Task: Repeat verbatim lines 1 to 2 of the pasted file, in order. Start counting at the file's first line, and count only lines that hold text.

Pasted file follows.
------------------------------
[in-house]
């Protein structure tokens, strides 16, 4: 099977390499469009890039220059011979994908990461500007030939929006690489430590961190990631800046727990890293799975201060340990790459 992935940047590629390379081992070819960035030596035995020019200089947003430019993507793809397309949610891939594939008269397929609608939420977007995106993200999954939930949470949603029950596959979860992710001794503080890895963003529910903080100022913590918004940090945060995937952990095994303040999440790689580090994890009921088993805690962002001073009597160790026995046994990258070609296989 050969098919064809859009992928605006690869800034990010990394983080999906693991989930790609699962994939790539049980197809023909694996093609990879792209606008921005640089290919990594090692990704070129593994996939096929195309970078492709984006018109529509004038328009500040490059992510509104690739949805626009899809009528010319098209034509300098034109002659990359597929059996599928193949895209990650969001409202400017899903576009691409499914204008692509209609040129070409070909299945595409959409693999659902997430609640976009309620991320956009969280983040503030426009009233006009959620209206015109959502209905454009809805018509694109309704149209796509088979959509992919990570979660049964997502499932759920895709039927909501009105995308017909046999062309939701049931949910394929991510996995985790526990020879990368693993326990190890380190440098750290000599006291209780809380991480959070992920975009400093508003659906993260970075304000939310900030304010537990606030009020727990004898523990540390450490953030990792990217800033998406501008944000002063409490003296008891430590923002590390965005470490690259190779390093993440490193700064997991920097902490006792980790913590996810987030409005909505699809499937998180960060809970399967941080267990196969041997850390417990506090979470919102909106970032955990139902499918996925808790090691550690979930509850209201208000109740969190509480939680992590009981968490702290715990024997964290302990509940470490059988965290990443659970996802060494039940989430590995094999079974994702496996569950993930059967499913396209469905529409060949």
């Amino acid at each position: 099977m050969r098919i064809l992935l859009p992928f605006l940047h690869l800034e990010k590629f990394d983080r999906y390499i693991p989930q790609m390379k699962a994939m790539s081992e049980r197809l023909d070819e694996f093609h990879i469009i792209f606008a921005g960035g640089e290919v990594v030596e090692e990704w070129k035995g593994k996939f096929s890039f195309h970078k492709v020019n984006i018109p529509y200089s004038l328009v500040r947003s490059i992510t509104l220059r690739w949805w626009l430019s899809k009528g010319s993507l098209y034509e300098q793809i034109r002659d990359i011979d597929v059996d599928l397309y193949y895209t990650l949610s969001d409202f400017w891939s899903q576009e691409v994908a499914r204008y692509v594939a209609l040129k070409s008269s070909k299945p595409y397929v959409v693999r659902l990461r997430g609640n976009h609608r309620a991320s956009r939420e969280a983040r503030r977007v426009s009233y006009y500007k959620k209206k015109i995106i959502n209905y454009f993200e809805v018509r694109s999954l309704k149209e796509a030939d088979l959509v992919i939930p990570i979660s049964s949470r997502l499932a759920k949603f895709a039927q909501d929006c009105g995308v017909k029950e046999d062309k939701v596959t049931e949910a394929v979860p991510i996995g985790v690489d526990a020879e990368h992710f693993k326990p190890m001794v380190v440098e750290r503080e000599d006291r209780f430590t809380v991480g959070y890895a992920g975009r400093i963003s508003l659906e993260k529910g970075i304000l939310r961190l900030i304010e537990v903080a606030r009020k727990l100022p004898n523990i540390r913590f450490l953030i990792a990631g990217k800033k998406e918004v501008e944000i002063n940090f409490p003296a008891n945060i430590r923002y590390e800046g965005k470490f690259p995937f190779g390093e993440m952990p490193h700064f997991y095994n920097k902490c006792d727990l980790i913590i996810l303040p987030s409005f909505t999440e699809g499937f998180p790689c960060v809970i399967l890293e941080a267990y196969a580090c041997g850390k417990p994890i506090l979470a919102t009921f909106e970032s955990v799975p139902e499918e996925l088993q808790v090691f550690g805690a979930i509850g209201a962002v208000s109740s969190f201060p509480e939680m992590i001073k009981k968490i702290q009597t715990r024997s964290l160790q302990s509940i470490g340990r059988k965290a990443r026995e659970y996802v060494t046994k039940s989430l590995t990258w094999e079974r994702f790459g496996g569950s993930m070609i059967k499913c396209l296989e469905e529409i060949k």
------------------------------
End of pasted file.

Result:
[in-house]
């Protein structure tokens, strides 16, 4: 099977390499469009890039220059011979994908990461500007030939929006690489430590961190990631800046727990890293799975201060340990790459 992935940047590629390379081992070819960035030596035995020019200089947003430019993507793809397309949610891939594939008269397929609608939420977007995106993200999954939930949470949603029950596959979860992710001794503080890895963003529910903080100022913590918004940090945060995937952990095994303040999440790689580090994890009921088993805690962002001073009597160790026995046994990258070609296989 050969098919064809859009992928605006690869800034990010990394983080999906693991989930790609699962994939790539049980197809023909694996093609990879792209606008921005640089290919990594090692990704070129593994996939096929195309970078492709984006018109529509004038328009500040490059992510509104690739949805626009899809009528010319098209034509300098034109002659990359597929059996599928193949895209990650969001409202400017899903576009691409499914204008692509209609040129070409070909299945595409959409693999659902997430609640976009309620991320956009969280983040503030426009009233006009959620209206015109959502209905454009809805018509694109309704149209796509088979959509992919990570979660049964997502499932759920895709039927909501009105995308017909046999062309939701049931949910394929991510996995985790526990020879990368693993326990190890380190440098750290000599006291209780809380991480959070992920975009400093508003659906993260970075304000939310900030304010537990606030009020727990004898523990540390450490953030990792990217800033998406501008944000002063409490003296008891430590923002590390965005470490690259190779390093993440490193700064997991920097902490006792980790913590996810987030409005909505699809499937998180960060809970399967941080267990196969041997850390417990506090979470919102909106970032955990139902499918996925808790090691550690979930509850209201208000109740969190509480939680992590009981968490702290715990024997964290302990509940470490059988965290990443659970996802060494039940989430590995094999079974994702496996569950993930059967499913396209469905529409060949």